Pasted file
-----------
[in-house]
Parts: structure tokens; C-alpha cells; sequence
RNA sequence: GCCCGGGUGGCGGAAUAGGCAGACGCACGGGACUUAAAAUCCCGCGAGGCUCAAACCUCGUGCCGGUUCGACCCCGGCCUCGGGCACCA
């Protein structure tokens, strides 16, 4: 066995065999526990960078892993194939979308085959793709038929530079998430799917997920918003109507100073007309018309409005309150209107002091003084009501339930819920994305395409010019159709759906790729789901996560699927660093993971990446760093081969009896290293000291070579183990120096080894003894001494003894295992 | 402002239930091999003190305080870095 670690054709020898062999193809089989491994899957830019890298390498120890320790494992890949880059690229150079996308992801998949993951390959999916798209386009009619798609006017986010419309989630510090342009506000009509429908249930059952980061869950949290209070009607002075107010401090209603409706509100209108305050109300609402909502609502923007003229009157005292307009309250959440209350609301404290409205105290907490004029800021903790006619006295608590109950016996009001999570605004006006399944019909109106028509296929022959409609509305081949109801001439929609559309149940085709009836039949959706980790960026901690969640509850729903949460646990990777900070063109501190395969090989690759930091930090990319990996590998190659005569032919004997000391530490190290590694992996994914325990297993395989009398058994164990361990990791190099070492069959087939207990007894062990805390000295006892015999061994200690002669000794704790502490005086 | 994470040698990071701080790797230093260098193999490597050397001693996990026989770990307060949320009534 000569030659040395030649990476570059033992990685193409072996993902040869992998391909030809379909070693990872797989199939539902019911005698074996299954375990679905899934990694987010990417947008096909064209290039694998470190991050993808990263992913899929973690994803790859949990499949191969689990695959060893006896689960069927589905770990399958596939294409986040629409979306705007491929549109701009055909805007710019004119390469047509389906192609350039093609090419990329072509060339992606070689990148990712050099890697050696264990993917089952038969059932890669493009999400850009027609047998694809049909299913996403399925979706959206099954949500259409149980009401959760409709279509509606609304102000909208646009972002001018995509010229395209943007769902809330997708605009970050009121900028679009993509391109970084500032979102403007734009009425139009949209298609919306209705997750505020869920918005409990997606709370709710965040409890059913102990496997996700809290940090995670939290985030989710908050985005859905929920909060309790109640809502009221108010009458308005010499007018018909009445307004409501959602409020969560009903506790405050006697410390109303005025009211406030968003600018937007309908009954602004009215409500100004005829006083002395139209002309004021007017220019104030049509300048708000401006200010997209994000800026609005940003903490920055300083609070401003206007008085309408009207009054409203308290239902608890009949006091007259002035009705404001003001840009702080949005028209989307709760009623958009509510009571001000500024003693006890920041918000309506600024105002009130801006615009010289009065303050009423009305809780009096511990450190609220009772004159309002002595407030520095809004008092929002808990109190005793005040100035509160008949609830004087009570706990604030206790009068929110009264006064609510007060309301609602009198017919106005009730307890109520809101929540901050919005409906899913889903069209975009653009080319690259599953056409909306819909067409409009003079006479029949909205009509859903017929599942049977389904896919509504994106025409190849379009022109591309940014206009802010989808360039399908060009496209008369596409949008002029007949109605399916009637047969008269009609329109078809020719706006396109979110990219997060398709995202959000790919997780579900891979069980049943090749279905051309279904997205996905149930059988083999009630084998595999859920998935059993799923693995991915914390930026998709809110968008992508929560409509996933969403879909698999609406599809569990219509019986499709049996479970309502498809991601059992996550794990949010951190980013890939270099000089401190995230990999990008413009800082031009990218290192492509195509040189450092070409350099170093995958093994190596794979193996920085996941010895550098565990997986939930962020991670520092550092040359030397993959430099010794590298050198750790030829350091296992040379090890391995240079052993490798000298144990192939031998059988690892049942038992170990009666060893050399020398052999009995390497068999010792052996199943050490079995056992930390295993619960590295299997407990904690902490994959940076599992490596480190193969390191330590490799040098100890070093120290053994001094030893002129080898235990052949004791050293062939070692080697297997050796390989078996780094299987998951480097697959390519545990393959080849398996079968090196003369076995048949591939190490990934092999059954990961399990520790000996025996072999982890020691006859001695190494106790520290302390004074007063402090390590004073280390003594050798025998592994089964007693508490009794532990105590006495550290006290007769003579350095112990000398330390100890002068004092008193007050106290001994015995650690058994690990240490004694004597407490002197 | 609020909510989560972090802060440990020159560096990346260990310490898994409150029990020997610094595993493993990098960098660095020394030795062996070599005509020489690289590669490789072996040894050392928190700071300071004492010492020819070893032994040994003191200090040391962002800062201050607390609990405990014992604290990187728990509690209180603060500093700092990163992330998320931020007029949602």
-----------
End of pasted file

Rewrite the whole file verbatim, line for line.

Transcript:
[in-house]
Parts: structure tokens; C-alpha cells; sequence
RNA sequence: GCCCGGGUGGCGGAAUAGGCAGACGCACGGGACUUAAAAUCCCGCGAGGCUCAAACCUCGUGCCGGUUCGACCCCGGCCUCGGGCACCA
């Protein structure tokens, strides 16, 4: 066995065999526990960078892993194939979308085959793709038929530079998430799917997920918003109507100073007309018309409005309150209107002091003084009501339930819920994305395409010019159709759906790729789901996560699927660093993971990446760093081969009896290293000291070579183990120096080894003894001494003894295992 | 402002239930091999003190305080870095 670690054709020898062999193809089989491994899957830019890298390498120890320790494992890949880059690229150079996308992801998949993951390959999916798209386009009619798609006017986010419309989630510090342009506000009509429908249930059952980061869950949290209070009607002075107010401090209603409706509100209108305050109300609402909502609502923007003229009157005292307009309250959440209350609301404290409205105290907490004029800021903790006619006295608590109950016996009001999570605004006006399944019909109106028509296929022959409609509305081949109801001439929609559309149940085709009836039949959706980790960026901690969640509850729903949460646990990777900070063109501190395969090989690759930091930090990319990996590998190659005569032919004997000391530490190290590694992996994914325990297993395989009398058994164990361990990791190099070492069959087939207990007894062990805390000295006892015999061994200690002669000794704790502490005086 | 994470040698990071701080790797230093260098193999490597050397001693996990026989770990307060949320009534 000569030659040395030649990476570059033992990685193409072996993902040869992998391909030809379909070693990872797989199939539902019911005698074996299954375990679905899934990694987010990417947008096909064209290039694998470190991050993808990263992913899929973690994803790859949990499949191969689990695959060893006896689960069927589905770990399958596939294409986040629409979306705007491929549109701009055909805007710019004119390469047509389906192609350039093609090419990329072509060339992606070689990148990712050099890697050696264990993917089952038969059932890669493009999400850009027609047998694809049909299913996403399925979706959206099954949500259409149980009401959760409709279509509606609304102000909208646009972002001018995509010229395209943007769902809330997708605009970050009121900028679009993509391109970084500032979102403007734009009425139009949209298609919306209705997750505020869920918005409990997606709370709710965040409890059913102990496997996700809290940090995670939290985030989710908050985005859905929920909060309790109640809502009221108010009458308005010499007018018909009445307004409501959602409020969560009903506790405050006697410390109303005025009211406030968003600018937007309908009954602004009215409500100004005829006083002395139209002309004021007017220019104030049509300048708000401006200010997209994000800026609005940003903490920055300083609070401003206007008085309408009207009054409203308290239902608890009949006091007259002035009705404001003001840009702080949005028209989307709760009623958009509510009571001000500024003693006890920041918000309506600024105002009130801006615009010289009065303050009423009305809780009096511990450190609220009772004159309002002595407030520095809004008092929002808990109190005793005040100035509160008949609830004087009570706990604030206790009068929110009264006064609510007060309301609602009198017919106005009730307890109520809101929540901050919005409906899913889903069209975009653009080319690259599953056409909306819909067409409009003079006479029949909205009509859903017929599942049977389904896919509504994106025409190849379009022109591309940014206009802010989808360039399908060009496209008369596409949008002029007949109605399916009637047969008269009609329109078809020719706006396109979110990219997060398709995202959000790919997780579900891979069980049943090749279905051309279904997205996905149930059988083999009630084998595999859920998935059993799923693995991915914390930026998709809110968008992508929560409509996933969403879909698999609406599809569990219509019986499709049996479970309502498809991601059992996550794990949010951190980013890939270099000089401190995230990999990008413009800082031009990218290192492509195509040189450092070409350099170093995958093994190596794979193996920085996941010895550098565990997986939930962020991670520092550092040359030397993959430099010794590298050198750790030829350091296992040379090890391995240079052993490798000298144990192939031998059988690892049942038992170990009666060893050399020398052999009995390497068999010792052996199943050490079995056992930390295993619960590295299997407990904690902490994959940076599992490596480190193969390191330590490799040098100890070093120290053994001094030893002129080898235990052949004791050293062939070692080697297997050796390989078996780094299987998951480097697959390519545990393959080849398996079968090196003369076995048949591939190490990934092999059954990961399990520790000996025996072999982890020691006859001695190494106790520290302390004074007063402090390590004073280390003594050798025998592994089964007693508490009794532990105590006495550290006290007769003579350095112990000398330390100890002068004092008193007050106290001994015995650690058994690990240490004694004597407490002197 | 609020909510989560972090802060440990020159560096990346260990310490898994409150029990020997610094595993493993990098960098660095020394030795062996070599005509020489690289590669490789072996040894050392928190700071300071004492010492020819070893032994040994003191200090040391962002800062201050607390609990405990014992604290990187728990509690209180603060500093700092990163992330998320931020007029949602």